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The problem with checklists
  1. Ken Catchpole1,
  2. Stephanie Russ2
  1. 1Department of Surgery, Cedars-Sinai Medical Center, Los Angeles, California, USA
  2. 2University of Aberdeen, Aberdeen, UK
  1. Correspondence to Dr Ken Catchpole, Department of Surgery, Cedars-Sinai Medical Center, Los Angeles, CA 90048, USA; Ken.Catchpole{at}

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‘The Problem with…’ series covers controversial topics related to efforts to improve healthcare quality, including widely recommended but deceptively difficult strategies for improvement and pervasive problems that seem to resist solution.

Since the seminal studies by Gawande and colleagues1 and Pronovost et al,2 checklists have become the go-to solution for a vast range of patient safety and quality issues in healthcare. Some see them as a quick and obvious solution to a relatively straightforward problem. For others, they illustrate a failure to understand and address the complex challenges in patient safety and quality improvement. Indeed, successes3 and failures4–6 illustrate an underlying difficulty with understanding precisely why checklists work in some cases but not in others. A recent viewpoint summarises the varying applications of checklists in aviation and healthcare, reflecting upon the dangers of making assumptions about their ‘ubiquitous utility’.7 This provided a timely “The Problem with…”8 opportunity, in which we consider the narratives that often surround the challenges faced in designing and implementing a successful checklist, and the science used to explore it.

‘A simple idea from other industries…’

The apparent simplicity of a checklist is understandingly tempting, with some narratives suggesting that their adoption can be used to effectively address what would appear to be intractable, complex and potentially painful systems issues. However, this simple narrative does not always reflect an understanding of the problems needing to be solved, how best to solve them or indeed the intricacies surrounding the implementation, use and impact of such a simple looking tool. More likely, what we face in introducing a checklist is a rather more complex story of gains and losses, procedural interactions and sociocultural balances (see table 1). This ‘simple’ versus ‘complex’ narrative can also be seen in the frequent aviation analogies, which imply that checklists prevented accidents (‘simple’), while omitting to mention the critical design changes that were also necessary (‘complex’). For example, on the B-17 aircraft, flap and gear levers required redesign as they were easily confused, critically positioned and thus predisposing to accidents.10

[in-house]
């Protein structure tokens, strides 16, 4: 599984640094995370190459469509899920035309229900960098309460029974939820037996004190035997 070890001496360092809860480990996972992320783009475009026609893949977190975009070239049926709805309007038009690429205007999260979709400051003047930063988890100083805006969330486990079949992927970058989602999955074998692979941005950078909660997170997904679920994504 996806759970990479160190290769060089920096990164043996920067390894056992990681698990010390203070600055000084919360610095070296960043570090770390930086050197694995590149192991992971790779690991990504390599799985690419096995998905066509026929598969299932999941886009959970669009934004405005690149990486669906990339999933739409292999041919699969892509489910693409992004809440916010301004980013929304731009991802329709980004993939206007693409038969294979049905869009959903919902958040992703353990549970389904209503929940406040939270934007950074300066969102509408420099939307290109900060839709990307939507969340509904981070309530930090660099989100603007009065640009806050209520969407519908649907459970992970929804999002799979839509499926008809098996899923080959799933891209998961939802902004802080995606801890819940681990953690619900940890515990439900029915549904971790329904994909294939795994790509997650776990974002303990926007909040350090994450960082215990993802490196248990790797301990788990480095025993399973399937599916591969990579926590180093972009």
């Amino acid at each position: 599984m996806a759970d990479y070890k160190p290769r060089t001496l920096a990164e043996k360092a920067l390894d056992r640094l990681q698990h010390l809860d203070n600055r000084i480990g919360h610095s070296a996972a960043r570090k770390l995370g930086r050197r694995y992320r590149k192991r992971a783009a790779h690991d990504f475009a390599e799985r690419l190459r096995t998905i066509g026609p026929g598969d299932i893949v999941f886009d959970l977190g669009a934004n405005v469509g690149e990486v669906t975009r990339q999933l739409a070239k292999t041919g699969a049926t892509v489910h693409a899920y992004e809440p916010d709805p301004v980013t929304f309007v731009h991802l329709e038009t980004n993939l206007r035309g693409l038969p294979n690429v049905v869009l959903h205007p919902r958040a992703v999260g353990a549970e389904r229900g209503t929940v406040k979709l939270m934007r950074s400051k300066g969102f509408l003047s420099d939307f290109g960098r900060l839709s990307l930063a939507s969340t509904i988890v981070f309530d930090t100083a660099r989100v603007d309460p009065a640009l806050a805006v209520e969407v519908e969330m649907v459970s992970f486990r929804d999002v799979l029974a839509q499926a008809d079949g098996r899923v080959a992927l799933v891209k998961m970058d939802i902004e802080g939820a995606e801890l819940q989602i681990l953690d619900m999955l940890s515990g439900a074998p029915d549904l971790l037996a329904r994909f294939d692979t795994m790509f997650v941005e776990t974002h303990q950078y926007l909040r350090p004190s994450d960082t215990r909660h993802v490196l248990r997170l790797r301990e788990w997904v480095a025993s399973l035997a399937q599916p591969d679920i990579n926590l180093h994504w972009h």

Table 1

Simple versus complex narratives in checklist rationale, design and use

We have often compared healthcare checklists and their evidence base with checklists used in other industries, but there are some important qualitative differences. For example, as the companion viewpoint also observes, healthcare checklists do not always share design features with their aviation counterparts. For an Airbus A319 (figure 1), a single laminated gatefold (four sides of normal A4 paper) contains the 13 checklists for normal and emergency operations. Tasks range from 2 (for cabin fire checklist) to 17 (for before take-off checklist), with an average of seven per checklist. Each task is described in no more than three words and can be checked immediately, with usually a single word of confirmation. It has no check boxes, does not require signature and is designed to be used by one person, with specific checklists performed aloud. In contrast, the Centers for Disease Control and Prevention central line-associated blood stream infections checklist11 has 18 tasks, with no less than 4 word descriptors (and up to 22 words), and describes non-procedural tasks that need to be completed over several minutes (and hours), which cannot be ‘checked’ (eg, ‘empower staff’). The WHO safer surgery checklist (first edition)12 has 21 tasks (7+7+7), with wording ranging from 2 to 16 per task, and involves several people simultaneously. Some tasks are easily checked and completed, while some require discussion and some cannot be ‘checked’.

Figure 1

Detail of ‘Normal’ Checklists for Airbus A319 (United Airlines, 19 December 2003).

One feature of checklists in healthcare, in comparison to most other industrial uses, is that they increasingly feature items intended to promote communication and teamwork (eg, introductions, discussion of patient risk factors, concerns and so on), in addition to straightforward categorical checks (eg, have hands been washed, has consent been obtained and others). If used in the right way, they can indeed assist in the change of communication patterns and specific coordination tasks (such as ‘call outs’, task allocation and task visibility).10 However, creating an opportunity for a more general team talk is not a traditional feature or necessarily a particular strength of checklists. In fact, authentic checklist completion will rely on good communication and teamwork in the first place, which is not always the case. This use as a ‘teamwork and communication tool’ therefore goes beyond the classic uses of an ‘aviation style’ checklist.

Team-related checklists have further difficulties because there is often no single calm moment where everyone can be involved, and not every user will experience a direct benefit despite the effort and initiative required for their use. Furthermore, the more complex sociological and cultural challenges, such as power distance, hierarchy and perceptions of professionalism, will often continue to dominate interactions regardless of the design and implementation of the checks. Introducing a checklist reliant on communication without consideration of these processes undermines the sociocultural underpinnings of the intervention and the complexity of coordinating a complex team around a single task.